• Instead of everyone watching entertainment on their own device, pick a movie to watch together, so you can have the shared experience of laughing at the same jokes or jumping at the same scary parts. Build a puzzle. Go for a walk together.
  • Whether or not your teen wants to talk about their feelings, knowing they have family game night to look forward to, or even just a 15-minute lunch together, can ease their feelings of isolation.

> Here are 40 ideas for new family traditions.

Talk about fear, and maintain perspective.

The many unknowns of the pandemic create anxiety for everyone, and may leave your teen feeling on edge or stuck in worst-case-scenario thinking. Teens may worry about a family member getting sick, or getting sick themselves. They may worry about the next school year, and part-time jobs, and college plans.

  • Talking about fears can release some of the angst attached to them. So ask your teen what’s going on, and talk through the details.
  • It might help to talk about what’s not in your teen’s control, as well as what is – like developing coping strategies for the uncertainties ahead. Use a coping toolbox to help your teen build resilience.
  • If your teen is stuck in worst scenarios, urge them to consider the best scenario for a moment, too. Talk about the many possibilities in between.
  • To stop racing thoughts, try focusing on the present moment. Here’s one exercise: Name five things you can see right now, four you can feel, three you can hear, two you can smell, and one you can taste. Here are 11 other mindfulness exercises.

> Want more articles like this from pediatric experts you trust? Subscribe to our newsletter.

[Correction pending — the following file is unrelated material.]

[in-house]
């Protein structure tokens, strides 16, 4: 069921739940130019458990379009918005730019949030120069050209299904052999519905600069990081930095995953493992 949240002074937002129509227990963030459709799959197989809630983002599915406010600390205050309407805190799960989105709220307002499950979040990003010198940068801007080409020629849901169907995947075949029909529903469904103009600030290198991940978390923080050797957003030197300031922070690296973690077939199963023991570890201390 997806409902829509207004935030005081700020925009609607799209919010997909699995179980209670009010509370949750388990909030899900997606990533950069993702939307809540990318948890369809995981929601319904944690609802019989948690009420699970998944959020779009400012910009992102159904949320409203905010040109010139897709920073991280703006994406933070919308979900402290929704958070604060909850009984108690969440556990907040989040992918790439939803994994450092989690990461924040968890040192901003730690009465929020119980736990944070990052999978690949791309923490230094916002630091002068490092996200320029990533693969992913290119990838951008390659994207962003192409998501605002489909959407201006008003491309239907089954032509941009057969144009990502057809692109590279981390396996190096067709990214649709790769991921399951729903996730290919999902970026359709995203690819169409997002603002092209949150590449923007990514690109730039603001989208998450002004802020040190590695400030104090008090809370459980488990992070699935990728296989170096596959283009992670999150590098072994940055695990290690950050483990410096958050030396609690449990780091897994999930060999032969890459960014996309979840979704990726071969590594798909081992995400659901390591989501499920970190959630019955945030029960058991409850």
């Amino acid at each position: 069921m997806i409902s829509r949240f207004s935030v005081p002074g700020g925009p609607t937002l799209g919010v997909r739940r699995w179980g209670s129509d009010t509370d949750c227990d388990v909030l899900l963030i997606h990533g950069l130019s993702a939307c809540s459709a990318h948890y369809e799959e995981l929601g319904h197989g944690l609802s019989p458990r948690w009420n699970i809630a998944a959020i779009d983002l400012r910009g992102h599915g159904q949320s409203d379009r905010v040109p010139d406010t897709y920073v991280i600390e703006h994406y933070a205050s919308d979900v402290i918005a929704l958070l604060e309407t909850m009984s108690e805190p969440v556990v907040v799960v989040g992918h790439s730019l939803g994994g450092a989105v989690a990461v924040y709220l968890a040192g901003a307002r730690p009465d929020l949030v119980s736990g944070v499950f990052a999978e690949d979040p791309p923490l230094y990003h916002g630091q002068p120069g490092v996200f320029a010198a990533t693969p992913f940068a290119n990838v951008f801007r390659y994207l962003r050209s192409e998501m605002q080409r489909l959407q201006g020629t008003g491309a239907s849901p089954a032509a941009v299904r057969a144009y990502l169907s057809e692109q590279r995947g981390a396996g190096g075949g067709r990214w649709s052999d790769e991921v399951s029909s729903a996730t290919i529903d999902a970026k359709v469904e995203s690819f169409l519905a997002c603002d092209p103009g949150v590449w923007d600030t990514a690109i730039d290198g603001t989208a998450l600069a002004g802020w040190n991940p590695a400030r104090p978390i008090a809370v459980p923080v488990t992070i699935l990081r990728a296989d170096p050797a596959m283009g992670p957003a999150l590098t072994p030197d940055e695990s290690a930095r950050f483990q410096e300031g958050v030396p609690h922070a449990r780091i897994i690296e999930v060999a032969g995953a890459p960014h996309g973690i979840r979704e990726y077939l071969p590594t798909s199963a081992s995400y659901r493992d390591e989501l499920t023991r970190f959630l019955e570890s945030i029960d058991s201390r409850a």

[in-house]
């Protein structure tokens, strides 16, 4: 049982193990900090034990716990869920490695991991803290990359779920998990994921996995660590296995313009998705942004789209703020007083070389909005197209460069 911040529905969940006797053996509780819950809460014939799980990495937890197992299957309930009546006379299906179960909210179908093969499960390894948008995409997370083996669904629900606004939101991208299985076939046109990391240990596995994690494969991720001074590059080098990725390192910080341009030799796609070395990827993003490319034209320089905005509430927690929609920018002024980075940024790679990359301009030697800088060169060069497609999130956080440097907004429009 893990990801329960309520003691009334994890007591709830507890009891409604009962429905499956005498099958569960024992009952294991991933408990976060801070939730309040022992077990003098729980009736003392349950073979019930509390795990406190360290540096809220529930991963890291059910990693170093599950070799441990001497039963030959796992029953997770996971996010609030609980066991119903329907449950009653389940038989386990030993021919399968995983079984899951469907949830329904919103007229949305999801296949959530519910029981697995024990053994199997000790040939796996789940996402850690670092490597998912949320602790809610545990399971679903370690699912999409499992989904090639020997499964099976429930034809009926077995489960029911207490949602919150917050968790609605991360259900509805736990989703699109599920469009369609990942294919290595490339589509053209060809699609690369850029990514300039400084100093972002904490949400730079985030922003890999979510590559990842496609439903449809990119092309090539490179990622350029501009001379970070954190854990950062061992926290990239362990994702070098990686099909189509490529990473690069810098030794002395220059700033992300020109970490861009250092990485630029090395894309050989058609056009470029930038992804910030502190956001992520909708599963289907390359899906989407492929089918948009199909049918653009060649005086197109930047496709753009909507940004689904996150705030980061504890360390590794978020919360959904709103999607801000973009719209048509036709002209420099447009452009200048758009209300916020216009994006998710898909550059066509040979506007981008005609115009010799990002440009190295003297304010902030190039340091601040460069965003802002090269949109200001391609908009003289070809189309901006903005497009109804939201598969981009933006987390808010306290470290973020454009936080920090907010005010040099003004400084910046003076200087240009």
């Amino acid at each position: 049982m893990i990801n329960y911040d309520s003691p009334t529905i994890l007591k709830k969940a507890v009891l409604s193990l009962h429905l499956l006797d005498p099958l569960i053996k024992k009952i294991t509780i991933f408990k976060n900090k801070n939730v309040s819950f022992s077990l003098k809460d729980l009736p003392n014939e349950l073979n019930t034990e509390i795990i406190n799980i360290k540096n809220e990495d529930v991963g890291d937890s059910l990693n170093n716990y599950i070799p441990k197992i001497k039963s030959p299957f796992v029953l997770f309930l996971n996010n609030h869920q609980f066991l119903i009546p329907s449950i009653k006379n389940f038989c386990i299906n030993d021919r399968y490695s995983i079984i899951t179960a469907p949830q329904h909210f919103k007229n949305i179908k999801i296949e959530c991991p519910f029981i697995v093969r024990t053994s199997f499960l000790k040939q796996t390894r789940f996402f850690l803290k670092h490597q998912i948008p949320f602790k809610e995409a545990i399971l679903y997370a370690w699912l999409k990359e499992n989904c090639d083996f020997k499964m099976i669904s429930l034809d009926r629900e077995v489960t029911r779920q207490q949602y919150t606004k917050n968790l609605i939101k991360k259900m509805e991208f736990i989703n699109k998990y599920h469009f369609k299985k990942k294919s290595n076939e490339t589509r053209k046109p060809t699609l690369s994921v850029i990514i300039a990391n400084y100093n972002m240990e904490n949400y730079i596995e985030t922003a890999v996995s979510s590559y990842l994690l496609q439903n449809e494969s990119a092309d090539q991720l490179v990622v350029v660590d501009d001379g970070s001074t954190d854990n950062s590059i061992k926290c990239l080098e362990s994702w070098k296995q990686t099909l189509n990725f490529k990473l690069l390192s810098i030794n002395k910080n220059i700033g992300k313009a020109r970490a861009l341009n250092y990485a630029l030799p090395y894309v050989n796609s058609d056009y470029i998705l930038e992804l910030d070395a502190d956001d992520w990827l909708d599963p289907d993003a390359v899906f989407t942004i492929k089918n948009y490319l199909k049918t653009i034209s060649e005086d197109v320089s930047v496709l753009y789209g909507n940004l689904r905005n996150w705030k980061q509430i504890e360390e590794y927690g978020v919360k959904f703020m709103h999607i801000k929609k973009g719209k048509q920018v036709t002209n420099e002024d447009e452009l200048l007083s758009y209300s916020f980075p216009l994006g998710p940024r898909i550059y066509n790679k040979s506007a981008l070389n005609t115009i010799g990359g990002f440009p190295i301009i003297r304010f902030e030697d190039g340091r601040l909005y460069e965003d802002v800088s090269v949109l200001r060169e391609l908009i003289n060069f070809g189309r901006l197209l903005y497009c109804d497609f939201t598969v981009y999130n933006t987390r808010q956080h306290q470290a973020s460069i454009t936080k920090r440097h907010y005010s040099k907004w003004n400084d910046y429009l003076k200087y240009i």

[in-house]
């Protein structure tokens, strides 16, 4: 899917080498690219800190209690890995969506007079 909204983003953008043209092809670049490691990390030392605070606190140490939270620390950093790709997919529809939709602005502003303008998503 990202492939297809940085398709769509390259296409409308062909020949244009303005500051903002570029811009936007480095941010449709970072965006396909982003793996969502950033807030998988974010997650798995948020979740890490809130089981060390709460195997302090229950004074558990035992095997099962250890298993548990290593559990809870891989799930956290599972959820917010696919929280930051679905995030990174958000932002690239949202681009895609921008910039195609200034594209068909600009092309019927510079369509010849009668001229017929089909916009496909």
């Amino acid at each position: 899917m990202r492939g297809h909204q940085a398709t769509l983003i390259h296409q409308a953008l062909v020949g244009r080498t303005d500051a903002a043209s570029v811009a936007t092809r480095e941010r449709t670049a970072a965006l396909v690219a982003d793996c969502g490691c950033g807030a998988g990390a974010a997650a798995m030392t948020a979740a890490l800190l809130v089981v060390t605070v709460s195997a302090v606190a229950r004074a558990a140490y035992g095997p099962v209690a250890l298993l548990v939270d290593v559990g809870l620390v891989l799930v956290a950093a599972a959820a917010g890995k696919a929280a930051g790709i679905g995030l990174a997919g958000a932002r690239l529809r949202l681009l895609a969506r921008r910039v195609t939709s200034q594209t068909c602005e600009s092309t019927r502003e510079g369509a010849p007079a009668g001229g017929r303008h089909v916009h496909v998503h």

Normalize what your teen is feeling.

Your teen may be relieved to hear that what they’re experiencing is normal, and they don’t need to get over it right away. They may also feel some comfort in being reminded that they’re not alone in their grief.

  • Share how you personally are experiencing the pandemic (without laying all of your problems on their shoulders), and talk about how lots of people are feeling sadness, anger and grief right now.
  • Ask how their friends are dealing with this, and what they’ve noticed other people saying on social media. Your teen’s interactions on social media can be a great conversation-starter, and give you insights into their world. (Here are tips for online safety.)
  • At the same time, be careful not to minimize your teen’s individual loss. Just because these feelings are normal and widespread doesn’t mean they’re easy.

Confirm that it’s all right to be sad – and to ask for help.

Remind your teen that grief is a process. Encourage them to take time to feel their loss.

Make sure they know that they should ask for help from family and friends, and that there are professionals who can help them too. Don’t hesitate to reach out to your teen’s pediatrician for help finding a therapist.

These are tough times, and we can all benefit from support.